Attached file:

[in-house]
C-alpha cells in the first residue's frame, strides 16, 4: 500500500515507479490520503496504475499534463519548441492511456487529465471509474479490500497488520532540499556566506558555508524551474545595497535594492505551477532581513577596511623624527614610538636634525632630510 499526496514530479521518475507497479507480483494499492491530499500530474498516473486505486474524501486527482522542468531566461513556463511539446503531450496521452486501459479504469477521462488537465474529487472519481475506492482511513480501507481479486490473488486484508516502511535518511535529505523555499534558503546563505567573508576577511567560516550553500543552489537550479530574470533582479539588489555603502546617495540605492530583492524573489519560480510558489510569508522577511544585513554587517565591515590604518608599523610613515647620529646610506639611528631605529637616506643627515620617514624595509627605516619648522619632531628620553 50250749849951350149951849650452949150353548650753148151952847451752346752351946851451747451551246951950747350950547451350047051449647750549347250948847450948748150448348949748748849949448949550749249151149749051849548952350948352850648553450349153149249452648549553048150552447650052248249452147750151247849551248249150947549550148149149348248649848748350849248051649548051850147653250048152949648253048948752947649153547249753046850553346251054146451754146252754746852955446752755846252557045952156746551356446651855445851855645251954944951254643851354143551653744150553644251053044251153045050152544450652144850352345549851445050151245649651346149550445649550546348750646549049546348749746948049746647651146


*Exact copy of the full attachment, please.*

[in-house]
C-alpha cells in the first residue's frame, strides 16, 4: 500500500515507479490520503496504475499534463519548441492511456487529465471509474479490500497488520532540499556566506558555508524551474545595497535594492505551477532581513577596511623624527614610538636634525632630510 499526496514530479521518475507497479507480483494499492491530499500530474498516473486505486474524501486527482522542468531566461513556463511539446503531450496521452486501459479504469477521462488537465474529487472519481475506492482511513480501507481479486490473488486484508516502511535518511535529505523555499534558503546563505567573508576577511567560516550553500543552489537550479530574470533582479539588489555603502546617495540605492530583492524573489519560480510558489510569508522577511544585513554587517565591515590604518608599523610613515647620529646610506639611528631605529637616506643627515620617514624595509627605516619648522619632531628620553 50250749849951350149951849650452949150353548650753148151952847451752346752351946851451747451551246951950747350950547451350047051449647750549347250948847450948748150448348949748748849949448949550749249151149749051849548952350948352850648553450349153149249452648549553048150552447650052248249452147750151247849551248249150947549550148149149348248649848748350849248051649548051850147653250048152949648253048948752947649153547249753046850553346251054146451754146252754746852955446752755846252557045952156746551356446651855445851855645251954944951254643851354143551653744150553644251053044251153045050152544450652144850352345549851445050151245649651346149550445649550546348750646549049546348749746948049746647651146